2010年1月25日月曜日

IPCC ヒマラヤ氷河予測誤報で陳謝

IPCCがヒマラヤ氷河予測誤報で陳謝した。
 IPCCが出した第4次評価報告書で、ヒマラヤの氷河が「このまま地球温暖
化が続くと、消失する可能性が非常に高い」とした記述について科学的根
拠がなかったと報じた。

経緯
・インドの科学者が「憶測だった」ことを認めた。
 1999年インド Vijay Kumar Rainaが記事を発表
 2006年オーストリア Georg Kaserが2035年予測を否定
 2007年IPCC 第4次評価報告書公表

・IPCCのパチャウリ議長が、排出量取引等で利益を上げる銀行の顧問を
 務め、報酬はパチャウリ氏が理事長を務める団体に渡る。

2500人が3000頁の報告書を書き上げたが、懐疑派が2年かけて見つけた
間違いは一ヵ所と冷ややかな目の報道もある。
「蟻の一穴」と言うことわざが示すとおり、気候温暖化の工作(間違い)は
二つ目となった。擁護派さえ、報告書全ての項目を確認できていないと
報道もあるが、政治に興味がない科学者は次第に転換することになると
思う。


---ヒマラヤの氷河消失、報告書は誤りと陳謝---
2010年1月21日10時22分 読売新聞
http://www.yomiuri.co.jp/eco/news/20100121-OYT1T00347.htm

 【ワシントン=山田哲朗】国連の気候変動に関する政府間パネル(IPCC)は20日、声明を発表し、2007年の第4次報告書で「ヒマラヤの氷河が2035年までに解けてなくなる可能性が非常に高い」とした記述は科学的根拠がなく誤りだったと陳謝した。
 世界中の科学者が協力して作成した報告書は信頼性が高く、IPCCはアル・ゴア元米副大統領と2007年にノーベル平和賞を受賞したが、地球温暖化の懐疑派は「報告書の信頼は揺らいだ」と攻勢を強めている。
 欧米の気象学者らが20日、独自に発表した分析によると、報告書は問題の部分を世界自然保護基金(WWF)のリポートから引用した。WWFは英国の一般向け科学雑誌ニュー・サイエンティストが1999年に掲載したインド人研究者についての記事を引用した。しかし、この研究者の論文は未公表で、氷河消失の時期も予想していなかった。
 「2035年」という時期は、別の文献の「2350年」を写し間違えた可能性があるという。分析は「査読を経た論文を基礎に置くという科学の基本を守れば回避できた間違い」と指摘している。


---UN Climate Change panel under fire after Himalayan glacier claim---
January 21, 2010
Ben Webster, Environment Editor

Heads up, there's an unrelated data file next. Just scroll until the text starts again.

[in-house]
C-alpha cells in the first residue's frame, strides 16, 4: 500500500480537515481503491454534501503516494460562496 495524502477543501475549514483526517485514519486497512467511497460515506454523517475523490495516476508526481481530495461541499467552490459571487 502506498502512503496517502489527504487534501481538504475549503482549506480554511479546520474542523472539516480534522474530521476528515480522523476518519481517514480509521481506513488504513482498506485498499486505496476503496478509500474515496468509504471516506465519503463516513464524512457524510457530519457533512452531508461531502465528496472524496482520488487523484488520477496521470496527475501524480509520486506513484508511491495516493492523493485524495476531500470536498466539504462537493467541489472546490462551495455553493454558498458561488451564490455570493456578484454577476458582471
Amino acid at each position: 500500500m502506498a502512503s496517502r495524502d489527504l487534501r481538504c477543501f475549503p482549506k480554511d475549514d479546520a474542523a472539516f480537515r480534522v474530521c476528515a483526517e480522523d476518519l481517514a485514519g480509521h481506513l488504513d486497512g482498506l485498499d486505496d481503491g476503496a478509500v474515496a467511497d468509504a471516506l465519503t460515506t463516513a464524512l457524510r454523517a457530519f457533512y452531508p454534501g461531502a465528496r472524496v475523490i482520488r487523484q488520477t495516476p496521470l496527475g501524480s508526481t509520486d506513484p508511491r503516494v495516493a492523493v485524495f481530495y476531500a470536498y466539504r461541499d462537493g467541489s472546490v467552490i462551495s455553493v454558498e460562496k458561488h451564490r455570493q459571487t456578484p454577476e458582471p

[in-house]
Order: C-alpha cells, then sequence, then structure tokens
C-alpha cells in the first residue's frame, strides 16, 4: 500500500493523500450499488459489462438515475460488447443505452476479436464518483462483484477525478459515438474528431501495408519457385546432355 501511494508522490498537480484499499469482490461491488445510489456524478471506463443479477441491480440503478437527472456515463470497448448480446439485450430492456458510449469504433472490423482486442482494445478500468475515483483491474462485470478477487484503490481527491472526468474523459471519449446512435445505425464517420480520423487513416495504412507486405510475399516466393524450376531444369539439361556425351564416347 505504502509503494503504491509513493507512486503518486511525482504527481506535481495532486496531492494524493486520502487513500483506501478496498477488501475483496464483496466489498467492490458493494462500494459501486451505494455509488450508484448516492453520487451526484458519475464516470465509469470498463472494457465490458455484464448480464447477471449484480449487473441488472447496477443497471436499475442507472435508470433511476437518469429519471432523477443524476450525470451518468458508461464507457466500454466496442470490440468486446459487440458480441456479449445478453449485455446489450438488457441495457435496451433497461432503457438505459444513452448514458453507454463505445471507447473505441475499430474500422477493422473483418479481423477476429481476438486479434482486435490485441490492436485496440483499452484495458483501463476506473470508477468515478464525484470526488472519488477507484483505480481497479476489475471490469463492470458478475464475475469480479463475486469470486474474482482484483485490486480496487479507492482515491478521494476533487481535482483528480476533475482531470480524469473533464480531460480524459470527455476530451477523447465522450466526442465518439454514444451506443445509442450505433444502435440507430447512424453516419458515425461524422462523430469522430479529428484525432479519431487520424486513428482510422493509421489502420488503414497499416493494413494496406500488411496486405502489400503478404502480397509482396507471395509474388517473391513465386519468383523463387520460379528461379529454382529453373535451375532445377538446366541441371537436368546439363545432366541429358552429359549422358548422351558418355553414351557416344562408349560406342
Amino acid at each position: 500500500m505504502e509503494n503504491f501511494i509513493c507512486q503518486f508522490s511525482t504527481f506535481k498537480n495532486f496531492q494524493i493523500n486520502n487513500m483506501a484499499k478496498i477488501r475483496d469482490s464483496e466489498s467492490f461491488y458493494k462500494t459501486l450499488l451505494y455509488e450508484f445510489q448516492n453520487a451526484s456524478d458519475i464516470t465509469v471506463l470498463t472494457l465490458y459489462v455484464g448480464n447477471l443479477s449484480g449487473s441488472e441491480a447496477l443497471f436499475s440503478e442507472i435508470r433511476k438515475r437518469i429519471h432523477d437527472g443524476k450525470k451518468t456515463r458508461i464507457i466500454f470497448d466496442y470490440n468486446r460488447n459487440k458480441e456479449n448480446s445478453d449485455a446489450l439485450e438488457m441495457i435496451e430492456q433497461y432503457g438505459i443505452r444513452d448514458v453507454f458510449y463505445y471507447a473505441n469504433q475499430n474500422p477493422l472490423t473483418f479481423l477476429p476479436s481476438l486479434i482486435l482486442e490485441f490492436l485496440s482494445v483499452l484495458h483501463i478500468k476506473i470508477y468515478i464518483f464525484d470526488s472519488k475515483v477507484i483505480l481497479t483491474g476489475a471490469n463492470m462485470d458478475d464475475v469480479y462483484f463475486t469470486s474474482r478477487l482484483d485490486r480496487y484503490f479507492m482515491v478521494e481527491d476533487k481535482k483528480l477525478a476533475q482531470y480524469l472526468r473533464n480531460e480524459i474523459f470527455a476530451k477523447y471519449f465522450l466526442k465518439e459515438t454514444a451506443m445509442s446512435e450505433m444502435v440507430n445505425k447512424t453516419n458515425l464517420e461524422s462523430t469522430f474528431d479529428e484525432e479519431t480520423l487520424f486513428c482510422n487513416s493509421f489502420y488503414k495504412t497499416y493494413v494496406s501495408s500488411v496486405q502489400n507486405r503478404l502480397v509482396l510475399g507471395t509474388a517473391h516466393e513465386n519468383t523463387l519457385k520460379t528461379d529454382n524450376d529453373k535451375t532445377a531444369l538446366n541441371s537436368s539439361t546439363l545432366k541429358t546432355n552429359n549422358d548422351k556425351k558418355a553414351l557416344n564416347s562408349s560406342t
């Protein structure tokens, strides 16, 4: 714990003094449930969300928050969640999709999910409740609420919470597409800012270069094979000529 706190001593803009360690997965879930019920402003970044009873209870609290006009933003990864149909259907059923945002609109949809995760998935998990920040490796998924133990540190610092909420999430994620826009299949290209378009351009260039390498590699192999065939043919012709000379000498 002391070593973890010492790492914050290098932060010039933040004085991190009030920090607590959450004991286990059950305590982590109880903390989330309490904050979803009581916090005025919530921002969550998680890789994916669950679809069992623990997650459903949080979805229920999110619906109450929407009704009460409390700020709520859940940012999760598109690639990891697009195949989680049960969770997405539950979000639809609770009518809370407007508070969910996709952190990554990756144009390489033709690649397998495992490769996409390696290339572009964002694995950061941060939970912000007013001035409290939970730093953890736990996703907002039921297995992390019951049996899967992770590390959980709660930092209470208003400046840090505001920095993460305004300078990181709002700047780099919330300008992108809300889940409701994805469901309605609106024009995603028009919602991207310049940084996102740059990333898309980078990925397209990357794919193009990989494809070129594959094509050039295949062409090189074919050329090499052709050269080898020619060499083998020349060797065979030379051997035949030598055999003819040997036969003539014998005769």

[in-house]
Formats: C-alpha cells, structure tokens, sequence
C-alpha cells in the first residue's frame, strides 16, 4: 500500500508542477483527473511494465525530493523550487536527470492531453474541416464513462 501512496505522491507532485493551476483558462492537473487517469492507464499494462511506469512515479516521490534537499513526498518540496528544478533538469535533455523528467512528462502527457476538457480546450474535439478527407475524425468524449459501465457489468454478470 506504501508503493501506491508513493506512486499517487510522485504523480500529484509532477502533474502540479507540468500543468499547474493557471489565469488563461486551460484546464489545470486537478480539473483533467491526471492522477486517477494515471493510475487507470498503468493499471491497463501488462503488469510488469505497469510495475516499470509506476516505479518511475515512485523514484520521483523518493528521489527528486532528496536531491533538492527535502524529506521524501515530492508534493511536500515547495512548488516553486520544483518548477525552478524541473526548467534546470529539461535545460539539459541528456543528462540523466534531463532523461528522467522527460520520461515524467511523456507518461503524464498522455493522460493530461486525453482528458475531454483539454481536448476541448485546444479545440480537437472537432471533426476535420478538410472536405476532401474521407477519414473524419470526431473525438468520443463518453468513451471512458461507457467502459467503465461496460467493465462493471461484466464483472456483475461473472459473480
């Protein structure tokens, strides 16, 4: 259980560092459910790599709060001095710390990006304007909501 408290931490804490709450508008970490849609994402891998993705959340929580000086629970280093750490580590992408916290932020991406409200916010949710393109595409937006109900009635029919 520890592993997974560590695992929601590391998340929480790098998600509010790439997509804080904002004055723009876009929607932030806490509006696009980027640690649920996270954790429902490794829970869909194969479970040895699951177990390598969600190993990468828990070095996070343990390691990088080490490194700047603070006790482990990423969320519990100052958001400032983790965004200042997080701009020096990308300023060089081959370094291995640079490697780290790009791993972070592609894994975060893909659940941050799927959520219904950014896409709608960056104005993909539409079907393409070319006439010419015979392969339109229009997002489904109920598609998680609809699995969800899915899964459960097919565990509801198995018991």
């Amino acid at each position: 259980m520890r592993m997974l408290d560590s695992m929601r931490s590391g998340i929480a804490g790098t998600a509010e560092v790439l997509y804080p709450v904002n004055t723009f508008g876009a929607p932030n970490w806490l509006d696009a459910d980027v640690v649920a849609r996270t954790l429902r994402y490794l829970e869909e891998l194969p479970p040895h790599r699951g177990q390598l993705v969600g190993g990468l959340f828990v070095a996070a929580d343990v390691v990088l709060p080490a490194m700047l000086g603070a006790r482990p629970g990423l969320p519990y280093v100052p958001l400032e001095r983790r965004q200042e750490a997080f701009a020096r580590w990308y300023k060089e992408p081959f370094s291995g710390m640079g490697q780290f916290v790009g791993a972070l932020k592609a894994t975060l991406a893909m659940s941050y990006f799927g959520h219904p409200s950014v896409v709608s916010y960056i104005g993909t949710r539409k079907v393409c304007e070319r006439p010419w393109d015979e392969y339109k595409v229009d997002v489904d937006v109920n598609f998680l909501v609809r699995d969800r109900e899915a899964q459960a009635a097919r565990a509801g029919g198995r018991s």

http://www.timesonline.co.uk/tol/news/world/asia/article6995890.ece

It has been a bleak winter for the Intergovernmental Panel on Climate Change. The credibility of the UN body came under attack days before the opening of the Copenhagen climate summit in December, when leaked e-mails from the University of East Anglia appeared to show manipulation of temperature data used by the panel. Rajendra Pachauri, the IPCC chairman, was forced to spend much of his time at the conference defending the integrity of the science contained in the panel’s reports.

Now it has been forced to apologise for including a highly alarmist claim in its most recent report that Himalayan glaciers were very likely to vanish by 2035.

Most glaciologists believe the melting would take hundreds of years and some doubt that it will ever happen, pointing to evidence of glaciers advancing in the neighbouring Karakoram mountain range.

The IPCC reports underpin every country’s decisions about climate change. If the panel cannot be trusted, it becomes much more difficult to justify the global effort to cut greenhouse gases. That is why it is vital to place the allegations against the IPCC in context. While it is alarming that none of the 2,500 scientists who contributed to its 2007 report spotted the error, this is explained partly by it appearing in a single sentence on page 493.

Climate sceptics around the world have spent two years scrutinising every claim made by the panel. So far they have identified one serious error; it seems unlikely that they will find many more. The IPCC should now re-check all the sources of statements in its report, but this process will not alter its conclusion that man-made emissions are very likely to be the main cause of global warming.


---IPCC officials admit mistake over melting Himalayan glaciers---